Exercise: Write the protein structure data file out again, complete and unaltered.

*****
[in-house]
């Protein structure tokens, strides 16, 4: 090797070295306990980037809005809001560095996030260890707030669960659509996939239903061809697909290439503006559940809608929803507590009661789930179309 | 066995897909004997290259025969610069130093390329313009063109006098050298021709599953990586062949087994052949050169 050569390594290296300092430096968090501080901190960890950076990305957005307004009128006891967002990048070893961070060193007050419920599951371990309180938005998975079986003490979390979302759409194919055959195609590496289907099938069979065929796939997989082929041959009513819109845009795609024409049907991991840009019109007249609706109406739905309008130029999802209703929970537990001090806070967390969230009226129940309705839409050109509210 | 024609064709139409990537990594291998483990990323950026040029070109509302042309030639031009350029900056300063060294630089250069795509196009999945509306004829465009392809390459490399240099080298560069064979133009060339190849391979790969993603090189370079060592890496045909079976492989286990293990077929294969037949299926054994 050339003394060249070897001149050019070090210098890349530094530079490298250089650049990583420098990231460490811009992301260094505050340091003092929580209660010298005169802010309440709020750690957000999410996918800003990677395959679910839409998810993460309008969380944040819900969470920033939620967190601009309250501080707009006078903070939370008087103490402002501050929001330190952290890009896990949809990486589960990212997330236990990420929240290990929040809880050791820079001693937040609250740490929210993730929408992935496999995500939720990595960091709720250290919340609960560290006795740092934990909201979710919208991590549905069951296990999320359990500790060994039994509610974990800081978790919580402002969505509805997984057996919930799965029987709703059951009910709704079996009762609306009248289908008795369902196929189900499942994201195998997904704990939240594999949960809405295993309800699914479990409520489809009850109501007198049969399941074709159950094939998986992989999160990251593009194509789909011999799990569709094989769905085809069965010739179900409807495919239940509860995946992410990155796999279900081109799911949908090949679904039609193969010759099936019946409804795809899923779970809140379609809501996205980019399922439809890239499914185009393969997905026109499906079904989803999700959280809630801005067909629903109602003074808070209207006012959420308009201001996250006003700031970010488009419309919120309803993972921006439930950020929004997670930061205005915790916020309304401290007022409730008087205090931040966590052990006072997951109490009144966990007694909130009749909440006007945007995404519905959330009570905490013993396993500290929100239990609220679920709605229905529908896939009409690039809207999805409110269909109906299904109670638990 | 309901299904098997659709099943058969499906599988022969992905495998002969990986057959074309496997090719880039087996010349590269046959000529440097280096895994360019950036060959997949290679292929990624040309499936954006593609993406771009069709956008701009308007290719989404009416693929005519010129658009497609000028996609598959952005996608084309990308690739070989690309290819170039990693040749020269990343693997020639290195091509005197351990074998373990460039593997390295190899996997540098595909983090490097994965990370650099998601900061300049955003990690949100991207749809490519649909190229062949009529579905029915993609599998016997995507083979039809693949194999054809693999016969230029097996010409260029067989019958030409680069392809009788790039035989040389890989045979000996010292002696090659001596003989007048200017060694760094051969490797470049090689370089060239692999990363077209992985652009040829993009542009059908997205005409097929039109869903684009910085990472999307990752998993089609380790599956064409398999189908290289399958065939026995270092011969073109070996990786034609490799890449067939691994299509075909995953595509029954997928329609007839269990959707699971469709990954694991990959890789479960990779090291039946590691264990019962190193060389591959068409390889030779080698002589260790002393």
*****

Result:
[in-house]
């Protein structure tokens, strides 16, 4: 090797070295306990980037809005809001560095996030260890707030669960659509996939239903061809697909290439503006559940809608929803507590009661789930179309 | 066995897909004997290259025969610069130093390329313009063109006098050298021709599953990586062949087994052949050169 050569390594290296300092430096968090501080901190960890950076990305957005307004009128006891967002990048070893961070060193007050419920599951371990309180938005998975079986003490979390979302759409194919055959195609590496289907099938069979065929796939997989082929041959009513819109845009795609024409049907991991840009019109007249609706109406739905309008130029999802209703929970537990001090806070967390969230009226129940309705839409050109509210 | 024609064709139409990537990594291998483990990323950026040029070109509302042309030639031009350029900056300063060294630089250069795509196009999945509306004829465009392809390459490399240099080298560069064979133009060339190849391979790969993603090189370079060592890496045909079976492989286990293990077929294969037949299926054994 050339003394060249070897001149050019070090210098890349530094530079490298250089650049990583420098990231460490811009992301260094505050340091003092929580209660010298005169802010309440709020750690957000999410996918800003990677395959679910839409998810993460309008969380944040819900969470920033939620967190601009309250501080707009006078903070939370008087103490402002501050929001330190952290890009896990949809990486589960990212997330236990990420929240290990929040809880050791820079001693937040609250740490929210993730929408992935496999995500939720990595960091709720250290919340609960560290006795740092934990909201979710919208991590549905069951296990999320359990500790060994039994509610974990800081978790919580402002969505509805997984057996919930799965029987709703059951009910709704079996009762609306009248289908008795369902196929189900499942994201195998997904704990939240594999949960809405295993309800699914479990409520489809009850109501007198049969399941074709159950094939998986992989999160990251593009194509789909011999799990569709094989769905085809069965010739179900409807495919239940509860995946992410990155796999279900081109799911949908090949679904039609193969010759099936019946409804795809899923779970809140379609809501996205980019399922439809890239499914185009393969997905026109499906079904989803999700959280809630801005067909629903109602003074808070209207006012959420308009201001996250006003700031970010488009419309919120309803993972921006439930950020929004997670930061205005915790916020309304401290007022409730008087205090931040966590052990006072997951109490009144966990007694909130009749909440006007945007995404519905959330009570905490013993396993500290929100239990609220679920709605229905529908896939009409690039809207999805409110269909109906299904109670638990 | 309901299904098997659709099943058969499906599988022969992905495998002969990986057959074309496997090719880039087996010349590269046959000529440097280096895994360019950036060959997949290679292929990624040309499936954006593609993406771009069709956008701009308007290719989404009416693929005519010129658009497609000028996609598959952005996608084309990308690739070989690309290819170039990693040749020269990343693997020639290195091509005197351990074998373990460039593997390295190899996997540098595909983090490097994965990370650099998601900061300049955003990690949100991207749809490519649909190229062949009529579905029915993609599998016997995507083979039809693949194999054809693999016969230029097996010409260029067989019958030409680069392809009788790039035989040389890989045979000996010292002696090659001596003989007048200017060694760094051969490797470049090689370089060239692999990363077209992985652009040829993009542009059908997205005409097929039109869903684009910085990472999307990752998993089609380790599956064409398999189908290289399958065939026995270092011969073109070996990786034609490799890449067939691994299509075909995953595509029954997928329609007839269990959707699971469709990954694991990959890789479960990779090291039946590691264990019962190193060389591959068409390889030779080698002589260790002393």